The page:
Representative Towper, .republican ot
Iowa, a Id that whlla many provisions o
the McLemore resolution were objection
he believed Uis majority of democrats
and republicans and the people of the
vountry favored a warning resolution.
Representative Hopwood. republican, el
l'em hauls, crliRi.-d the president' j
net nt uV( Ifttaltoii that lie apuld jati.o
hear from the firesides of the country than
from the congressmen in their cloak
rooms. "About 435 of us here represent
firesides," he said. ''The president can
not possibly know as many firesides as
the most of us know."
Representative Norton, republican, 'if
North Dakota, said he hoped the house
would vote against the rule and put the
resolution squarely before the honte s
thst it could he amended. Represent,
tire Plait, republican, of New York asked
what ships Americans In the Isolated,
countrle would travel on If they were
warned off armed merchantmen. He
pointed out that the United States had
few ships and therefore t was almost
necessary for such persons to travel on
In an address thst closed the debate,
Mr. Mann again attacked the procedure
under which administration leaders' pro
pose to reach consideration of the reso
lution. He told how the resolution had
been tabled by the foreign offalrs com
mittee action, then restored. to a place
on the calendar, now to be tabled again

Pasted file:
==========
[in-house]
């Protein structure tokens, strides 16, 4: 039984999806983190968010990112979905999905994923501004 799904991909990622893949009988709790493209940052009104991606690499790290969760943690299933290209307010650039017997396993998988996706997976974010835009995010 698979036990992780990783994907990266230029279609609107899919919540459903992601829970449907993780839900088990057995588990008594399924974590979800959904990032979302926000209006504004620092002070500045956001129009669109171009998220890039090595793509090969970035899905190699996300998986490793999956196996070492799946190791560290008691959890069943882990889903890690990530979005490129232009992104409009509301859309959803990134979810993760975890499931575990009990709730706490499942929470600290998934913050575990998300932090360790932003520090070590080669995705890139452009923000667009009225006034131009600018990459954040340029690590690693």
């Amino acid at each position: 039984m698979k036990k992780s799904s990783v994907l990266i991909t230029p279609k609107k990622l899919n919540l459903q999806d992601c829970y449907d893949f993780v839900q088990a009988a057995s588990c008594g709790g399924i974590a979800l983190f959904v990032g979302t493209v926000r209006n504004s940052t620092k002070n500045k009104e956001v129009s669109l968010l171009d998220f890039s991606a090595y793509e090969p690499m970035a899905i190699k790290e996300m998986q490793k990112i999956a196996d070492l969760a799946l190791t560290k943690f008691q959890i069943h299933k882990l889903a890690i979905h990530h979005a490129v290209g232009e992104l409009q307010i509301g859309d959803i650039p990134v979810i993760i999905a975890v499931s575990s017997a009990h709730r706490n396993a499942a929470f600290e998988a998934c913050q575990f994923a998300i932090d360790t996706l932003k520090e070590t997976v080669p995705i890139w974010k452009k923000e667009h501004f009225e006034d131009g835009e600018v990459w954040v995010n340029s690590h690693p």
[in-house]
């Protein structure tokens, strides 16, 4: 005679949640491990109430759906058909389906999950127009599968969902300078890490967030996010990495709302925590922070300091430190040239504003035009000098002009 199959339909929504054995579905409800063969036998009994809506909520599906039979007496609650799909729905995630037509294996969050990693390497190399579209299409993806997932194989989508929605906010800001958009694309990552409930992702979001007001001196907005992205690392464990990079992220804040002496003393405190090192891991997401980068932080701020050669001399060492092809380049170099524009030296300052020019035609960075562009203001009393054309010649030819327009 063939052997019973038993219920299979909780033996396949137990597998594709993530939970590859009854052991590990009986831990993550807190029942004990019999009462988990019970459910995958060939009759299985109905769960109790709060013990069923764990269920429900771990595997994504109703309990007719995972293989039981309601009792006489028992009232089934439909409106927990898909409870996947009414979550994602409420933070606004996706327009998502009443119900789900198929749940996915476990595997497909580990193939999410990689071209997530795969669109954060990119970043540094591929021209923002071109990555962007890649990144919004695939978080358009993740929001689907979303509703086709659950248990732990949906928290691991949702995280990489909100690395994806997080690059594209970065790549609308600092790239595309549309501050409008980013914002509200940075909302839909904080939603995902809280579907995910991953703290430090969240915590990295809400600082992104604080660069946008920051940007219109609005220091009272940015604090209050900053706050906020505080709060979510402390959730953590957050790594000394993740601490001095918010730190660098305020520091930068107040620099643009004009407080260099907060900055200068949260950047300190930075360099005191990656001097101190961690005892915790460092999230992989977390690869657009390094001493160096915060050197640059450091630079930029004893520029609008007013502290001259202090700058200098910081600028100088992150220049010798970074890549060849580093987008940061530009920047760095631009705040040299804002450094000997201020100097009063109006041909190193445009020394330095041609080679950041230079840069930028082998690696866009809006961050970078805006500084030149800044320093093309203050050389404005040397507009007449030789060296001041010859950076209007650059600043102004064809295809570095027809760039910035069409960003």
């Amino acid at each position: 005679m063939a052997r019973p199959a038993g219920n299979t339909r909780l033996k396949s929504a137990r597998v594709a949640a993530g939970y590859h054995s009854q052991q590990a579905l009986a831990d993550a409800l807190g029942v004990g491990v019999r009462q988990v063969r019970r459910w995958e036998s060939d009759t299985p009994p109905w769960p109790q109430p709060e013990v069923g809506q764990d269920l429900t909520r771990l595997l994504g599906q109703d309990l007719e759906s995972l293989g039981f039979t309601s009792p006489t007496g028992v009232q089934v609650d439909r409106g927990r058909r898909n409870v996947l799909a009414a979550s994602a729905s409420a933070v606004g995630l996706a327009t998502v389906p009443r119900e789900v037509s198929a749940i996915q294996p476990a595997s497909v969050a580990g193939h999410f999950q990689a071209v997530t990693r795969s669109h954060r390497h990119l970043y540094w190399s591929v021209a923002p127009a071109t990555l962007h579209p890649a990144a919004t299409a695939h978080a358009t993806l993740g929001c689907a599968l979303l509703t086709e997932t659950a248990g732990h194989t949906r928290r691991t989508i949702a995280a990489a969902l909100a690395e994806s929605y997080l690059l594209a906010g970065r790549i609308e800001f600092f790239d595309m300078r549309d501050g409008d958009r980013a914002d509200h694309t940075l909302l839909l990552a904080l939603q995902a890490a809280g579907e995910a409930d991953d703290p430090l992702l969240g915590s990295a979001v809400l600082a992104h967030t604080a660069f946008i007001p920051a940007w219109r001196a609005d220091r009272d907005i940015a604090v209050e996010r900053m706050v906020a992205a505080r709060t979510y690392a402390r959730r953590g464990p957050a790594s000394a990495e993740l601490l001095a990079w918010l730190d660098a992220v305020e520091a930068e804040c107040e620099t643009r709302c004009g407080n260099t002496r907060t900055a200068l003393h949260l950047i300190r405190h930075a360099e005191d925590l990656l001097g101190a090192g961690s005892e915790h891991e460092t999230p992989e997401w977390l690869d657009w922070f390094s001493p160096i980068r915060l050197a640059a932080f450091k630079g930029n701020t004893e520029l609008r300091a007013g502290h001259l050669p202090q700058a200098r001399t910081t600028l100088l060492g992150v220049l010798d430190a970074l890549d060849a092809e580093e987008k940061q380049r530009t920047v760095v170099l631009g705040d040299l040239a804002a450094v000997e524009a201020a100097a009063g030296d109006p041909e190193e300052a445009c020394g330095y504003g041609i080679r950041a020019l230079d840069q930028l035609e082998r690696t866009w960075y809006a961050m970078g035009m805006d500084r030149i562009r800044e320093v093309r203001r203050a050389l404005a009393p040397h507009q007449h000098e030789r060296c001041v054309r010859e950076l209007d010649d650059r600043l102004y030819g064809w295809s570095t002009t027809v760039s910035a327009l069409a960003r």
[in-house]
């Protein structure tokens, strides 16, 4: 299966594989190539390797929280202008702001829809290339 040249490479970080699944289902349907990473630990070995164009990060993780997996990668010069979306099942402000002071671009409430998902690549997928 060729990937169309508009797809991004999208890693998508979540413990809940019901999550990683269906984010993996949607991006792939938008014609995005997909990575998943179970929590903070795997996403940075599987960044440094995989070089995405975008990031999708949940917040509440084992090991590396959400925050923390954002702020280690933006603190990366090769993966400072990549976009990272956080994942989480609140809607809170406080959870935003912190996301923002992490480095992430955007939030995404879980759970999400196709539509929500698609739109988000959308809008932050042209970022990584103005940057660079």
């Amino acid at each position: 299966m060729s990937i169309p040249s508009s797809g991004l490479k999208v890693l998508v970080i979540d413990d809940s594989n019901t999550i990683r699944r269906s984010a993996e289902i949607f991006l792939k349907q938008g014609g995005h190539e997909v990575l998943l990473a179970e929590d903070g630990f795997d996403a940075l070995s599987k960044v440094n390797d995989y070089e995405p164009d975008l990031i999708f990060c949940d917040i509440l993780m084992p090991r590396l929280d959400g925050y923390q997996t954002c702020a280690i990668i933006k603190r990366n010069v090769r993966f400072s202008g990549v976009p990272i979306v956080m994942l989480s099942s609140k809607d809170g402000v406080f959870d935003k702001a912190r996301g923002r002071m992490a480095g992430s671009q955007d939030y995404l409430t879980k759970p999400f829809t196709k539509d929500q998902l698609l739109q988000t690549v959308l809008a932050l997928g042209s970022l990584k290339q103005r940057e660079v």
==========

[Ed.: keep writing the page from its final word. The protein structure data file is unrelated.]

by a vote of the house, if the rule carried.
"It la a silly procedure,", he, sa d. "Those
who favor the bill being let id on the table
';ou)d have left It there. It will be no more
lightly attached If the house table It. If
you wont an opinion on the warning
resolution there should be a straight vote
of the. house on It."
owa Farmers Sell
for Gun Stocks
CRESTON, la., March 6.-( Special.)
The walnut timber of the middle west is
playing a big part In the European con
flict. Thousands of wslnut tress from
Iowa, ' Missouri, Nebraska and other
states In this part of the union have al
ready been converted into gun stocks for
se on the riflss which are being shipped
to the belligerents.
The industry is growing every day and
Is becoming one of the real big Industries
of the many tn this country which are
the outgrowth of the great struggle
across the Atlantic. While' there has
been a market for walnut logs right
along, practically the entire supply was
obtained from the larger forests of the
country., and the price has never been
such, as to induce the farmer and land
owners of the agricultural atatee to hew
and market the small and scattered wal